Drug-Drug Interactions Associated with Length of Stay and Cost of Hospitalization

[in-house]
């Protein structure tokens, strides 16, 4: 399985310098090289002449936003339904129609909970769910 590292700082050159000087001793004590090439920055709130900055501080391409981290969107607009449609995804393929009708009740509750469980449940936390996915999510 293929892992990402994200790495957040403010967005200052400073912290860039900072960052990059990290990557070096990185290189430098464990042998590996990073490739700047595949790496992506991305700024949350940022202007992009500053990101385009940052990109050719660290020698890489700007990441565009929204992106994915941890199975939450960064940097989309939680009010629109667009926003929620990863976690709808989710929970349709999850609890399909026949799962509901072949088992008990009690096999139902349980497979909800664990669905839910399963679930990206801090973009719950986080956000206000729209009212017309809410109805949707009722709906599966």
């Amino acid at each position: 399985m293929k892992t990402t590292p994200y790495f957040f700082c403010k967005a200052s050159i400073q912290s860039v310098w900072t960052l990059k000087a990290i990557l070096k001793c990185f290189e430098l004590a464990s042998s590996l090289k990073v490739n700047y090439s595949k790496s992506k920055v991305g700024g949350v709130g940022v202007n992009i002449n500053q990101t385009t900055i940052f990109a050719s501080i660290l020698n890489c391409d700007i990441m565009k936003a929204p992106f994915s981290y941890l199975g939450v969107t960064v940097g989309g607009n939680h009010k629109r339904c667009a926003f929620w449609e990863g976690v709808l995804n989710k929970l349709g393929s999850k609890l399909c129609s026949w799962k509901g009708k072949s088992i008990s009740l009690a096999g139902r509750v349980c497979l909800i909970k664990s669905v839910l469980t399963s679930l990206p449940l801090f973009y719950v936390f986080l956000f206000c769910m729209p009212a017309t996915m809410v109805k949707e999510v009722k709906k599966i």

AbstractPurpose To evaluate the prevalence of drug-drug interactions (DDI) in prescriptions of hospitalized patients and to identify risk factors associated. Methods A retrospective cross-sectional analysis of prescription data and medical records from a public hospital in Brazil was conducted to identify potential DDI. An inappropriate drug combination was identified and classified with a standard drug interaction source. The main diagnoses were classified with Charlson Comorbidity Index (CCI). Sex, age, polypharmacy and length of stay, among other variables, were correlated with the frequency of potential DDI. Results The study included 589 patients and 3,585 prescriptions. Thirty-seven percent of the patients were exposed to at least one potential interaction during their stay in the hospital. The most frequent interacting pair was Digoxin+Furosemide (11%). In univariate analysis, several variables were associated with DDI, including sex, age, number of prescribed drugs, length and cost of hospitalization and CCI. Multivariate analysis showed that the adjusted odds of being prescribed a potential DDI among patients in polypharmacy was almost five-fold that of patients taking less than five drugs. Further, length of stay, CCI and cost of hospitalization were independently associated with DDI. Conclusion Analysis of prescription data found that a substantial number of potential DDI were identified. Results of this study indicate that DDI is associated with number of prescribed drugs, increased duration of stay in the hospital and cost, which suggest that DDI are a significant clinical and economic problem. Potential damage to patients could be avoided.
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